Similar to originators, aggregators must hedge the mortgages in their pipelines from the time they commit to purchase a mortgage, through the securitization process, and until the MBS is sold to a securities dealer. Hedging a mortgage pipeline is a complex task due to fallout and spread risk. Aggregators make profits by the difference in the price that they pay for mortgages and the price for which they can sell the MBSs backed by those mortgages, contingent upon their hedge effectiveness.
3. Securities Dealers
After an MBS has been formed (and sometimes before it is formed, depending upon the type of the MBS), it is sold to a securities dealer. Most Wall Street brokerage firms have MBS trading desks. Dealers do all kinds of creative things with MBS and mortgage whole loans. The end goal is to sell securities to investors. Dealers frequently use MBSs to structure CMO, ABS and CDO deals. These deals can be structured to have different and somewhat definite prepayment characteristics and enhanced credit ratings compared to the underlying MBS or whole loans. Dealers make a spread in the price at which they buy and sell MBS, and look to make arbitrage profits in the way they structure CMO, ABS and CDO deals.
Investors are the end users of mortgages. Foreign governments, pension funds, insurance companies, banks, GSEs and hedge funds are all big investors in mortgages. MBS, CMOs, ABS and CDOs offer investors a wide range of potential yields based on varying credit quality and interest rate risks.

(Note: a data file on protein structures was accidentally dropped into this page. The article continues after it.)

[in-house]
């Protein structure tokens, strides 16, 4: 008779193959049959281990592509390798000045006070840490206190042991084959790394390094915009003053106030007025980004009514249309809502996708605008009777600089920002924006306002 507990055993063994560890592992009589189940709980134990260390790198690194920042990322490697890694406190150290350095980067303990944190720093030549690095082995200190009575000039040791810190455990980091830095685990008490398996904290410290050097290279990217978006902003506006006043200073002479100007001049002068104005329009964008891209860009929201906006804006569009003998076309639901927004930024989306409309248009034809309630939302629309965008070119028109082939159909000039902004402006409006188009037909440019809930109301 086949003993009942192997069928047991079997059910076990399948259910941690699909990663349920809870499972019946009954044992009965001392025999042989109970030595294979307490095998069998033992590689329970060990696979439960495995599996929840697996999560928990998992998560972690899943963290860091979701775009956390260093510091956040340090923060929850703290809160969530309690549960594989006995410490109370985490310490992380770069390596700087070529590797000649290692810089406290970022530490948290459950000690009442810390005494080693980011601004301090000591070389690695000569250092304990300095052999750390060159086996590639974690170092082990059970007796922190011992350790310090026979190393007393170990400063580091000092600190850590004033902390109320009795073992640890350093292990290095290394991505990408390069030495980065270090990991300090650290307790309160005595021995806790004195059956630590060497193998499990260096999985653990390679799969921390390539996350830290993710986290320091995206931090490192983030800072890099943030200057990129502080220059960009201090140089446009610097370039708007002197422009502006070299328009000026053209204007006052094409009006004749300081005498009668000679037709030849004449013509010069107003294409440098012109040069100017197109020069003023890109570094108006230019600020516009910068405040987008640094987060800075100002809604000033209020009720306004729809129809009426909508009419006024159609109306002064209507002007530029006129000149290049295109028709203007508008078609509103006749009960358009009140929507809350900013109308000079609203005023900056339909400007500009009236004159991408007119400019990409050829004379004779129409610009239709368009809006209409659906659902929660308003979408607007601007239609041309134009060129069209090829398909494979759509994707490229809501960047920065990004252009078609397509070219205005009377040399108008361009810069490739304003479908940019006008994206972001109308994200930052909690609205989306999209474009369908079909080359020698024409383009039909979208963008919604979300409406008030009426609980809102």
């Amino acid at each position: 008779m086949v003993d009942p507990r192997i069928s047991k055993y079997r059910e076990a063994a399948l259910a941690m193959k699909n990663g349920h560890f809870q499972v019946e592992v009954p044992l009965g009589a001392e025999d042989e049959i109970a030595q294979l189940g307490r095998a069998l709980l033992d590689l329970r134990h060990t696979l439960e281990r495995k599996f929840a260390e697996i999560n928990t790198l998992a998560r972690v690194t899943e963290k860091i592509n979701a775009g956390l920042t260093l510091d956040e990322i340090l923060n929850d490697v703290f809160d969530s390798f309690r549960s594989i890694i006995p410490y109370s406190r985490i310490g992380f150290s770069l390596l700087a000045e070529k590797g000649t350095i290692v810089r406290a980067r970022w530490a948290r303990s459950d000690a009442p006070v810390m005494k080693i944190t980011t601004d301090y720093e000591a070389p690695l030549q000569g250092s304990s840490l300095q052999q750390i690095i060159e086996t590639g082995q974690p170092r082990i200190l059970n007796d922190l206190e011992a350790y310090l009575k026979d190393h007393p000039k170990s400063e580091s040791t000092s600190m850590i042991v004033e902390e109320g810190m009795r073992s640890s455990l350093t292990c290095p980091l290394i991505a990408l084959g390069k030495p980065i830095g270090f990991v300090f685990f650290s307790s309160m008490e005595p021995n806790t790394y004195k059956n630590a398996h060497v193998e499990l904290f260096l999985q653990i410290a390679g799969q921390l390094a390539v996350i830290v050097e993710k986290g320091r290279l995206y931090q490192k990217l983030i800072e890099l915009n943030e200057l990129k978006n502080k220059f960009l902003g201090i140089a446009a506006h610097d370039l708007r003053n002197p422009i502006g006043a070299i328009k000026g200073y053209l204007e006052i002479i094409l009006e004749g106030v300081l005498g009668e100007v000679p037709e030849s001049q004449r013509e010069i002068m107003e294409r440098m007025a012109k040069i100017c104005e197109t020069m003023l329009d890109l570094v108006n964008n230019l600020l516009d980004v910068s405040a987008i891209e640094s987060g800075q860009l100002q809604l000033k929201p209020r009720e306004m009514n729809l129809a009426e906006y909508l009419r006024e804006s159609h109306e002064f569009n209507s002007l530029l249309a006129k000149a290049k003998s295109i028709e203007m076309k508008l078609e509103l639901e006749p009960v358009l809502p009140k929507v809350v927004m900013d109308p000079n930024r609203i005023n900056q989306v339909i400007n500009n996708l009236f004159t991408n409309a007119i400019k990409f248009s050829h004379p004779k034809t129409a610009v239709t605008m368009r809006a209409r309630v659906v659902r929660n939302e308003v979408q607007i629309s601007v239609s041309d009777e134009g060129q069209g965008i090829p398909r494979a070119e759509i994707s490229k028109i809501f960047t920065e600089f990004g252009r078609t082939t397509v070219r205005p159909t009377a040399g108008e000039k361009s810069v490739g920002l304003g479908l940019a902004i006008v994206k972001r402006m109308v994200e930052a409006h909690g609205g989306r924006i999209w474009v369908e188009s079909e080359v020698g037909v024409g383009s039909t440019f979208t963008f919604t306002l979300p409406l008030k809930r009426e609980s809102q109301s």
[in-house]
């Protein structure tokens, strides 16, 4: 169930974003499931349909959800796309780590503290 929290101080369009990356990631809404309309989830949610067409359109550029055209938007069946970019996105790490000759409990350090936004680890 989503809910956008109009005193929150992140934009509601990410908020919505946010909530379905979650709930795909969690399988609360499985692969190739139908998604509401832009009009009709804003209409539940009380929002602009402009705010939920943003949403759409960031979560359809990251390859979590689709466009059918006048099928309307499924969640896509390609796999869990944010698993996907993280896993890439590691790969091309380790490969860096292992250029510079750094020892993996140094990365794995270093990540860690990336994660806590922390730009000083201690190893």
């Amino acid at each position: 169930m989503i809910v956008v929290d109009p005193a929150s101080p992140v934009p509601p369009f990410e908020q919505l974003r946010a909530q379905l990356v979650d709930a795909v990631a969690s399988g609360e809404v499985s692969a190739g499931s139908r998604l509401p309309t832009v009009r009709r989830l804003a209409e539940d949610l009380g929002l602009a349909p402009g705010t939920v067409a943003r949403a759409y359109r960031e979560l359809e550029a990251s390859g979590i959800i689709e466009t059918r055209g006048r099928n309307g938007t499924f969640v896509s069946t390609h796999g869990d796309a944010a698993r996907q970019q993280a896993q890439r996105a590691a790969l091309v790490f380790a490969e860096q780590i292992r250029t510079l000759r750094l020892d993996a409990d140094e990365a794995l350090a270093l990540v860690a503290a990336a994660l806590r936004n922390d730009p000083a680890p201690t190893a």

Foreign governments, pension funds, insurance companies and banks typically invest in high-credit rated mortgage products. Certain tranches of the various structured mortgage deals are sought after by these investors for their prepayment and interest rate risk profiles. Hedge funds are typically big investors in low-credit rated mortgage products and structured mortgage products that have greater interest rate risk.
Of all the mortgage investors, the GSEs have the largest portfolios. The type of mortgage product they can invest in is largely regulated by the Office of Federal Housing Enterprise Oversight.
The Bottom Line
In a matter of weeks, maybe a month, from the time a mortgage is originated it can become part of a CMO, ABS or CDO deal. Few borrowers realize the extent to which their mortgage is sliced, diced and traded. The end user of a mortgage might be a hedge fund that makes directional interest rate bets or uses leveraged positions to exploit small relational pricing irregularities, or it might be the central bank of a foreign country that likes the credit rating of an agency MBS. On the other hand, it could be an insurance company based in Brussels, that likes the duration and convexity profile of a certain tranche in an ABS, CMO or CDO deal. The secondary mortgage market is huge, liquid and complex with several institutions that all take a slice of the mortgage pie.